The company's forecast for Europe, its main market, is more pessimistic than the 4 per cent rise projected by the rival automotive components group GKN.
'If we are wrong then we are quids in, since we have put the appropriate cost structure in place. If we are right then we are safe,' said Sir Colin.
He expected the recent surge in US car component demand to continue, while Europe would fall further. He said the UK recovery was still fragile, particularly as so many customers were selling into Continental Europe.
Sir Colin was speaking as T&N reported a 12 per cent increase in pre-tax profits to pounds 70.3m for 1993.
The results were struck after exceptional restructuring and redundancy costs doubled to pounds 22m in a year when T&N cut 3,000 jobs including 1,200 in the UK.
The figure also included a first- time trading profit contribution of pounds 16.5m from Goetze Group, the German piston manufacturer acquired last summer for pounds 107m.
Goetze's profits came free of tax because of past losses. Combined with the one-off benefits from the decision last October to offer an enhanced scrip - equivalent to 10.85p for the entire 1993 dividend - T&N's tax rate fell from 54 per cent to 36 per cent, boosting earnings per share by 52 per cent to 8.8p.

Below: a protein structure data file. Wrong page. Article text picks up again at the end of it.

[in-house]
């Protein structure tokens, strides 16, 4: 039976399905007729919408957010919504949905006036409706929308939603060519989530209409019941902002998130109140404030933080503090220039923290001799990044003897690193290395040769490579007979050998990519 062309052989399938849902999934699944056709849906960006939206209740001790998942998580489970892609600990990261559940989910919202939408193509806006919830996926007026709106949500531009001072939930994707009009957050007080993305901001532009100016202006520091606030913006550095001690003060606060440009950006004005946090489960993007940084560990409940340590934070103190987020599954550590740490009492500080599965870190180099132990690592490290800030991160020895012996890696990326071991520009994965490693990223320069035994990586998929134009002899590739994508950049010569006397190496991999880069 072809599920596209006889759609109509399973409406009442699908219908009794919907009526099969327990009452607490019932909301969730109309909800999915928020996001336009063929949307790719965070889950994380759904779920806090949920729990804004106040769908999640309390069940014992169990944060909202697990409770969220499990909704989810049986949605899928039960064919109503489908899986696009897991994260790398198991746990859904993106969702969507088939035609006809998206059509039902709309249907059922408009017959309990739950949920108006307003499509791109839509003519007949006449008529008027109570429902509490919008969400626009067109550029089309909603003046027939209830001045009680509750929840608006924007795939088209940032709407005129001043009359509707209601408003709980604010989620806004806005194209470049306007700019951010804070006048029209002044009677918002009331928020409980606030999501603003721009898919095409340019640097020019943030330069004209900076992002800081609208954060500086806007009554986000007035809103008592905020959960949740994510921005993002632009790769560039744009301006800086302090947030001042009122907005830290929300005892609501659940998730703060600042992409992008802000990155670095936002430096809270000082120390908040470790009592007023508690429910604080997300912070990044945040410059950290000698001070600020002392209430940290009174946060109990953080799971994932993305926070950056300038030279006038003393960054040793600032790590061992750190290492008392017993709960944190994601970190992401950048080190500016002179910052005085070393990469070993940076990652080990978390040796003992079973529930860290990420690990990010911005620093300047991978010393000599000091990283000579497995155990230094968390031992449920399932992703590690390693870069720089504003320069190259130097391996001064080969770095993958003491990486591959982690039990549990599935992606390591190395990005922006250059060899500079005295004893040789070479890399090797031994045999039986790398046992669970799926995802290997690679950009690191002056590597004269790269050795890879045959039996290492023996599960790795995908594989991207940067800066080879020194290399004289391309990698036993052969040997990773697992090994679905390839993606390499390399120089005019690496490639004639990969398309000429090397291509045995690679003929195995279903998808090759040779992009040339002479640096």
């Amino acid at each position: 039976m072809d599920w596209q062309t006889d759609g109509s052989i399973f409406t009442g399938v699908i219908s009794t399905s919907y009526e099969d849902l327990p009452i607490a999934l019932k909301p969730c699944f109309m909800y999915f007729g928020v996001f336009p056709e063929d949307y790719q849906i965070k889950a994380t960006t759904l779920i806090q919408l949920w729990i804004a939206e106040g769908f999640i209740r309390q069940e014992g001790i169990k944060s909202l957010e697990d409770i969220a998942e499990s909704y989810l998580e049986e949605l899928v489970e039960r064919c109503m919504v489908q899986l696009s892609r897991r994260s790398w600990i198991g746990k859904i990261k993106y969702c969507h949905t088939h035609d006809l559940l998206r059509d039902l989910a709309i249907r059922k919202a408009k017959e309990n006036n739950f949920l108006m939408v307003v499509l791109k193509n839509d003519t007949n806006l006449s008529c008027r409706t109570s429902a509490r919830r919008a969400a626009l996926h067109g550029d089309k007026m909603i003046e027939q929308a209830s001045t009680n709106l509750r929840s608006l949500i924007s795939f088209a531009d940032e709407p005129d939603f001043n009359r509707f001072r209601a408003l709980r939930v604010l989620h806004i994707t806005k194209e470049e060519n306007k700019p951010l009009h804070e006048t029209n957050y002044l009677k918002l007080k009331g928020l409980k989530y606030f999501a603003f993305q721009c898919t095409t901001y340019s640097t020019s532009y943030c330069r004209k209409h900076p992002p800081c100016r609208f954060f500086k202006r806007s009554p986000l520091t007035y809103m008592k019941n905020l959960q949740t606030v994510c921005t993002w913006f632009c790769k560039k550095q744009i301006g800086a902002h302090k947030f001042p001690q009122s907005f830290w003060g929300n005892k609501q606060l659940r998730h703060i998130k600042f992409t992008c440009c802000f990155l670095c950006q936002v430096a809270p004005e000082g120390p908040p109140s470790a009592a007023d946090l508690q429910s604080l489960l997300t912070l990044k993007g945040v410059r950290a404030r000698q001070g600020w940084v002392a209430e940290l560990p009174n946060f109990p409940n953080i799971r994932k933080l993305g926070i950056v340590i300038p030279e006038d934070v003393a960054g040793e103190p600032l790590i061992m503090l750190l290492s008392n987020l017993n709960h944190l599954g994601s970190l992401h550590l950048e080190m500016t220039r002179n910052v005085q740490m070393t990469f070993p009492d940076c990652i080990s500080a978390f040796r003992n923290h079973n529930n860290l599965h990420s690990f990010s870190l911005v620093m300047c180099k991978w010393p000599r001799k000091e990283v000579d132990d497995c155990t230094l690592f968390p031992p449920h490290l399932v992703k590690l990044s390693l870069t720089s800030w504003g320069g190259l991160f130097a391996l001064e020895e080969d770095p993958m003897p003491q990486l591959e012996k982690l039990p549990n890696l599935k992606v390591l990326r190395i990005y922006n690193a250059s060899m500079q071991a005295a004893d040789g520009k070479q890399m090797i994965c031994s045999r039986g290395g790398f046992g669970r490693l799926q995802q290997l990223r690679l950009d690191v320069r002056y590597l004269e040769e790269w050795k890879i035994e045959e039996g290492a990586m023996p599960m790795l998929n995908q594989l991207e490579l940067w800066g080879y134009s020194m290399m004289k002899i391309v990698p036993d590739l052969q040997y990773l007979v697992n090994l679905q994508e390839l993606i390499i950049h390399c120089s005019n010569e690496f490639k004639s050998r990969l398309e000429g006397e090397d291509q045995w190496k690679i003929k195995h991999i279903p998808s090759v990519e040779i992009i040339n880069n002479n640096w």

The cost of meeting asbestos disease claims rose from pounds 16.6m to pounds 21.1m. This reflected the bringing forward of new cases, in advance of legal procedures in the US, which is expected to reduce litigation costs over a period of 10 years after an initial transition period.
T&N shares eased 2p to 245p in heavy trading. Sandy Morris, an analyst with NatWest, said he expected the company to underperform. 'The long-term danger is another fund raising,' he said.Reuse content